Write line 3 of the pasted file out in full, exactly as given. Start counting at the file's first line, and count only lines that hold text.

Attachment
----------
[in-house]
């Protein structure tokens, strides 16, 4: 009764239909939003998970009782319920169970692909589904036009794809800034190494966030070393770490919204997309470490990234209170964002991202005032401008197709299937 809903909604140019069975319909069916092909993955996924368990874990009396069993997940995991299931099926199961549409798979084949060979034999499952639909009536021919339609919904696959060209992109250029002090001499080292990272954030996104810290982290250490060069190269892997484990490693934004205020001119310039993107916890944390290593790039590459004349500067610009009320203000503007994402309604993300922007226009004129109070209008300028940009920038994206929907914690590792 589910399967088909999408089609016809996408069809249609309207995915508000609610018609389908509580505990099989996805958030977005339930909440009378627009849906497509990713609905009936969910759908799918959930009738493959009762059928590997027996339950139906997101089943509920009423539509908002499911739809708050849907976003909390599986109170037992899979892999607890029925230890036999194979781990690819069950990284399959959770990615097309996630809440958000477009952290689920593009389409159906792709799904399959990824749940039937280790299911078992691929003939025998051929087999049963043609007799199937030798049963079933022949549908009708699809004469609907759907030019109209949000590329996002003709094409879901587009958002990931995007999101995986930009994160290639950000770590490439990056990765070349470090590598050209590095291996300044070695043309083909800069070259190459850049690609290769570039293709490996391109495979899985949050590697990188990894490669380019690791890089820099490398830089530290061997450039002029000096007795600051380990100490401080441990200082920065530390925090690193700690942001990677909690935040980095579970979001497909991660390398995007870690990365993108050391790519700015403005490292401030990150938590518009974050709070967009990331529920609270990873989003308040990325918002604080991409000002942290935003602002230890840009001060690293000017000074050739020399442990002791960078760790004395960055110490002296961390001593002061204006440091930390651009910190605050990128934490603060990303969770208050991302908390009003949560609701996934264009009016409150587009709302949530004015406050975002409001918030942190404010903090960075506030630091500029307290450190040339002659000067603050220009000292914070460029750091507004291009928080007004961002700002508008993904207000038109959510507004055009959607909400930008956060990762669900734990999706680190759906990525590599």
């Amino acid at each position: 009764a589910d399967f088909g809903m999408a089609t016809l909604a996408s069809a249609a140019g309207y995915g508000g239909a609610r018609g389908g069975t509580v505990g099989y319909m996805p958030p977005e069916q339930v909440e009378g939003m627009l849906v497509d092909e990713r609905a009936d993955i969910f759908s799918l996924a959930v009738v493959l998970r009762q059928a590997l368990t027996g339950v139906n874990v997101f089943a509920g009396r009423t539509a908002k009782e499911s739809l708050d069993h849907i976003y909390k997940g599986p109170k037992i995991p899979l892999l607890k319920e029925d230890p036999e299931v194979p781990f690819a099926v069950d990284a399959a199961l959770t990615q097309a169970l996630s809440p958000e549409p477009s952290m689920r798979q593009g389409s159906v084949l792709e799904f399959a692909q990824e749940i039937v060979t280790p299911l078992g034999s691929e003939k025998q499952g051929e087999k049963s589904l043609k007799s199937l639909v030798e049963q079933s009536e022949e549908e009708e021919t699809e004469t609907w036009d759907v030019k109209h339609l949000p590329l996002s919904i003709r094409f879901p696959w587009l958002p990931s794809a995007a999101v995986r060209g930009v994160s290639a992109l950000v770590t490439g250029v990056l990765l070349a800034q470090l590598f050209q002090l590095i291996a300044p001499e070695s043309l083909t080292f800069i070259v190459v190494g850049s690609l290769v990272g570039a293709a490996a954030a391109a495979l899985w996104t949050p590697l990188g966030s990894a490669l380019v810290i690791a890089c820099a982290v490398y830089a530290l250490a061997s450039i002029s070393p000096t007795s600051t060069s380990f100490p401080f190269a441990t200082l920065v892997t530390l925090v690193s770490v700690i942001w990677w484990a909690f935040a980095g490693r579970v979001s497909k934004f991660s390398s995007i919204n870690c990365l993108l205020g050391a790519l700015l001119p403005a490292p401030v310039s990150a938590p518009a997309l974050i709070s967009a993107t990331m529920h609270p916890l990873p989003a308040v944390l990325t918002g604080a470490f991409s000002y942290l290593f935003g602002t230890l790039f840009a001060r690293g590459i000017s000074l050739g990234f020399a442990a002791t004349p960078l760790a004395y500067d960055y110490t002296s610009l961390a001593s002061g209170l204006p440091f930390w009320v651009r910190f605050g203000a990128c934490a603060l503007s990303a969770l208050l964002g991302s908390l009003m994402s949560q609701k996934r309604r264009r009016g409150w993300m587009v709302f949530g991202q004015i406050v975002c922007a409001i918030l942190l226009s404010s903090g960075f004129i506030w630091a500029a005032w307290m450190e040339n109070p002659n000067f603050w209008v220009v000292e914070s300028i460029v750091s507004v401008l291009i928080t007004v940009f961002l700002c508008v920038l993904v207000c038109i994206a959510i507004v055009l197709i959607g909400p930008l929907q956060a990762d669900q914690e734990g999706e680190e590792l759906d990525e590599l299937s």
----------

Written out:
């Amino acid at each position: 009764a589910d399967f088909g809903m999408a089609t016809l909604a996408s069809a249609a140019g309207y995915g508000g239909a609610r018609g389908g069975t509580v505990g099989y319909m996805p958030p977005e069916q339930v909440e009378g939003m627009l849906v497509d092909e990713r609905a009936d993955i969910f759908s799918l996924a959930v009738v493959l998970r009762q059928a590997l368990t027996g339950v139906n874990v997101f089943a509920g009396r009423t539509a908002k009782e499911s739809l708050d069993h849907i976003y909390k997940g599986p109170k037992i995991p899979l892999l607890k319920e029925d230890p036999e299931v194979p781990f690819a099926v069950d990284a399959a199961l959770t990615q097309a169970l996630s809440p958000e549409p477009s952290m689920r798979q593009g389409s159906v084949l792709e799904f399959a692909q990824e749940i039937v060979t280790p299911l078992g034999s691929e003939k025998q499952g051929e087999k049963s589904l043609k007799s199937l639909v030798e049963q079933s009536e022949e549908e009708e021919t699809e004469t609907w036009d759907v030019k109209h339609l949000p590329l996002s919904i003709r094409f879901p696959w587009l958002p990931s794809a995007a999101v995986r060209g930009v994160s290639a992109l950000v770590t490439g250029v990056l990765l070349a800034q470090l590598f050209q002090l590095i291996a300044p001499e070695s043309l083909t080292f800069i070259v190459v190494g850049s690609l290769v990272g570039a293709a490996a954030a391109a495979l899985w996104t949050p590697l990188g966030s990894a490669l380019v810290i690791a890089c820099a982290v490398y830089a530290l250490a061997s450039i002029s070393p000096t007795s600051t060069s380990f100490p401080f190269a441990t200082l920065v892997t530390l925090v690193s770490v700690i942001w990677w484990a909690f935040a980095g490693r579970v979001s497909k934004f991660s390398s995007i919204n870690c990365l993108l205020g050391a790519l700015l001119p403005a490292p401030v310039s990150a938590p518009a997309l974050i709070s967009a993107t990331m529920h609270p916890l990873p989003a308040v944390l990325t918002g604080a470490f991409s000002y942290l290593f935003g602002t230890l790039f840009a001060r690293g590459i000017s000074l050739g990234f020399a442990a002791t004349p960078l760790a004395y500067d960055y110490t002296s610009l961390a001593s002061g209170l204006p440091f930390w009320v651009r910190f605050g203000a990128c934490a603060l503007s990303a969770l208050l964002g991302s908390l009003m994402s949560q609701k996934r309604r264009r009016g409150w993300m587009v709302f949530g991202q004015i406050v975002c922007a409001i918030l942190l226009s404010s903090g960075f004129i506030w630091a500029a005032w307290m450190e040339n109070p002659n000067f603050w209008v220009v000292e914070s300028i460029v750091s507004v401008l291009i928080t007004v940009f961002l700002c508008v920038l993904v207000c038109i994206a959510i507004v055009l197709i959607g909400p930008l929907q956060a990762d669900q914690e734990g999706e680190e590792l759906d990525e590599l299937s």